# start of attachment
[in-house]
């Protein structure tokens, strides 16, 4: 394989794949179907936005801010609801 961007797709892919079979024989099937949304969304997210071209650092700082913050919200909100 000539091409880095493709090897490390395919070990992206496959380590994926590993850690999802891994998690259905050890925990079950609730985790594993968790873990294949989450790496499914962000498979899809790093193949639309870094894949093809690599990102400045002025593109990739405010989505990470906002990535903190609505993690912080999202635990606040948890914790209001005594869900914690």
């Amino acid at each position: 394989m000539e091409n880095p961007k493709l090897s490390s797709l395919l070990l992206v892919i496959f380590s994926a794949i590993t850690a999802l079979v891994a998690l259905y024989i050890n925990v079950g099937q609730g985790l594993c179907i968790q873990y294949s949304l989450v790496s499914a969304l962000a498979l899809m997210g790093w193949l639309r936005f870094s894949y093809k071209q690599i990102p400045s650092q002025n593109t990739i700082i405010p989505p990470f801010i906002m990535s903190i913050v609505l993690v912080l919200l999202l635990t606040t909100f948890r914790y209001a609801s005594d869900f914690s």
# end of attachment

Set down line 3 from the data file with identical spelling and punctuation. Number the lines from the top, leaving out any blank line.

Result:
């Amino acid at each position: 394989m000539e091409n880095p961007k493709l090897s490390s797709l395919l070990l992206v892919i496959f380590s994926a794949i590993t850690a999802l079979v891994a998690l259905y024989i050890n925990v079950g099937q609730g985790l594993c179907i968790q873990y294949s949304l989450v790496s499914a969304l962000a498979l899809m997210g790093w193949l639309r936005f870094s894949y093809k071209q690599i990102p400045s650092q002025n593109t990739i700082i405010p989505p990470f801010i906002m990535s903190i913050v609505l993690v912080l919200l999202l635990t606040t909100f948890r914790y209001a609801s005594d869900f914690s």